The Lanford Album Quilt
Cargo Collection, Birmingham Museum of Art
Every time I post a picture of a patchwork flag I hear from those wondering if the maker ( block inscribed O.W.W.S. here) had reversed her flag to show distress. Another concern is that my picture is backwards, which it is not---O.W.W.S. wrote her S the correct direction.
The field on the flag is on the right, an image found quite often in antique quilts.
From a quilt sold in an online auction from Massachusetts.
Silk flag in a crazy quilt about 1890
Many times the starry square is on the left as in this 1864 block in an album by
Mary Nevius Potter of New Jersey.
Crazy quilts often had small silk flags tacked down and embroidered.
If they were identical on the back and front you might tack them down either direction.
Quilt attributed to Martha Meeker, Connecticut
Directionality seems rather arbitrary. Quiltmakers showed the flag as viewed
from both sides.
Before the 1910s there was no "backwards."
So why do we think it's backwards?
On the list of "Don'ts" in that article they tell us:
"Don't sew the flag onto a sofa pillow."
I collected these patriotic pillow covers for years and let me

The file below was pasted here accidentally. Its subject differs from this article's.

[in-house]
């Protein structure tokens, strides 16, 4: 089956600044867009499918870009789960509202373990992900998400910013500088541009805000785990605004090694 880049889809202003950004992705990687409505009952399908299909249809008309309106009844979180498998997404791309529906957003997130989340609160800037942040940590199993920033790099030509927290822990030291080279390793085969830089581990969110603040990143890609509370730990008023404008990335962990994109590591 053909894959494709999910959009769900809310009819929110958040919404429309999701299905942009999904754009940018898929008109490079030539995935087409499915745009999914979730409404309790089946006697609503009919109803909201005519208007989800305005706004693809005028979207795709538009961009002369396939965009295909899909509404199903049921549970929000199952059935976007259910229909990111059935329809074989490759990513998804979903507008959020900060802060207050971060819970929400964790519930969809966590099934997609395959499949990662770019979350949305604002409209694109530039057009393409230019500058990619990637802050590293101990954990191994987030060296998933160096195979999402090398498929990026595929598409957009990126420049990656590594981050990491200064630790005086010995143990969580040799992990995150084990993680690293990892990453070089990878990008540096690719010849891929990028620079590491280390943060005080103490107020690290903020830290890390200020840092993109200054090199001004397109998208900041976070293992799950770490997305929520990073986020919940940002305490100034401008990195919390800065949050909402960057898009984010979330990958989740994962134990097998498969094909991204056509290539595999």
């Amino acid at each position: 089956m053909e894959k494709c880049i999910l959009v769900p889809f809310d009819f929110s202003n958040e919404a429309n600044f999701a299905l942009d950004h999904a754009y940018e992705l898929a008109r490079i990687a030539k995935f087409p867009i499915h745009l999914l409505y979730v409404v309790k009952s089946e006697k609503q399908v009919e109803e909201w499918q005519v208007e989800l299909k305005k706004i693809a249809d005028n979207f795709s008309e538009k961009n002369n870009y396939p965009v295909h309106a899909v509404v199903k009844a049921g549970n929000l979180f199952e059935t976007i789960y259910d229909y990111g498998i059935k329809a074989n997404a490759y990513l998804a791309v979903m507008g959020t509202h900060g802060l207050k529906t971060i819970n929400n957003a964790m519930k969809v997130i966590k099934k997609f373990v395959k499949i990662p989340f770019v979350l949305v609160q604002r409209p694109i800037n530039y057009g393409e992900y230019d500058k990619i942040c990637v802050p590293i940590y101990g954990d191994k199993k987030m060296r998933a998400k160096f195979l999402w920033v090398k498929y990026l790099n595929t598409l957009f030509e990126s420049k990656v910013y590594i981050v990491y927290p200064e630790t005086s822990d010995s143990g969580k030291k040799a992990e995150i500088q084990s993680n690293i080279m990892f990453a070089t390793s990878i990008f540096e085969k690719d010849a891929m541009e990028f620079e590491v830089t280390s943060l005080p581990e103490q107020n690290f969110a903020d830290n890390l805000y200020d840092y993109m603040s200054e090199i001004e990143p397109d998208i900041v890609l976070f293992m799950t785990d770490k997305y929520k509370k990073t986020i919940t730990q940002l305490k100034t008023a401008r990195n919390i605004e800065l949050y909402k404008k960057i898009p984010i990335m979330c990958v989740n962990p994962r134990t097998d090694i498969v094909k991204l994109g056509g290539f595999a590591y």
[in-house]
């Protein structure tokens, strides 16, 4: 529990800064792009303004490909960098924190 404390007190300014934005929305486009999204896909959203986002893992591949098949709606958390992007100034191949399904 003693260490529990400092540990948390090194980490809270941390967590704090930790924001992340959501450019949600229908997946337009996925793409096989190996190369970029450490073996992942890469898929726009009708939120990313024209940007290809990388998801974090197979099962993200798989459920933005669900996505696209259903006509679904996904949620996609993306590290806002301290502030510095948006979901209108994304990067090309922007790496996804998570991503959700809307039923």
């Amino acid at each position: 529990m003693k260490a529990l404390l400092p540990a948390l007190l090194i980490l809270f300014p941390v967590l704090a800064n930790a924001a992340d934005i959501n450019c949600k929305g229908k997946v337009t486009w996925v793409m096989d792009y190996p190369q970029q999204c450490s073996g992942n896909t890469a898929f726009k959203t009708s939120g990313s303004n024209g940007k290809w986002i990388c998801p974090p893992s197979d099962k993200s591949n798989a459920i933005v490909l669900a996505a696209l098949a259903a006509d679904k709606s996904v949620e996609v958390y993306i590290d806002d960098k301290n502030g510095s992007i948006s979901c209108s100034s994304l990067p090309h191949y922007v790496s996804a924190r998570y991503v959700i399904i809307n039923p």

tell you a lot of stitchers and commercial companies ignored that rule.
Library of Congress
The American Legion Women's Auxiliary was founded in 1919.
These groups emphasized teaching flag etiquette in schools.
Rules from an Oklahoma teachers' periodical in the early 1920s.
"The flag must not be used in whole or in part as a costume...."
Another rule people were only too glad to ignore.
"nor may it be used as a toy, fan, parasol, paper napkin or sofa cushion."
So who were the arbitrators who wrote so many rules?
The American Legion, still active, tells us:
"On Flag Day, June 14, 1923, The American Legion and representatives of 68 other patriotic, fraternal, civic and military organizations met in Washington, DC for the purpose of drafting a code of flag etiquette. The 77th Congress adopted this codification of rules as public law on June 22, 1942."
Other patriotic organizations supported rules, advocating legislation of flag etiquette. In 1924 the Daughters of 1812 published a pamphlet encouraging laws prohibiting "printing or letters on any kind of Flag."
Political flag of the 1840s
The Daughters of the American Revolution have been handing out Flag Code leaflets at least since the 1920s. During World War I the DAR lobbied to get an "Iowa Flag Law" enacted. One goal was to remove a floor design depicting the American flag in the state capitol building in Des Moines.
Floor under the rotunda
Apparently they succeeded in 1915 as there is a large glass circle on the floor today (recently replaced) and no memory of any flag today.
More outrage occurred at the Iowa State Fair that year when a quilt with a woven flag design was exhibited. The state Attorney General's office declared it a violation and shipped the quilt back to the man who made it (a penitentiary inmate---apparently a hopeless recidivist.)
Mary Maxtion, Greene County, Alabama
Cargo Collection at the International Quilt Museum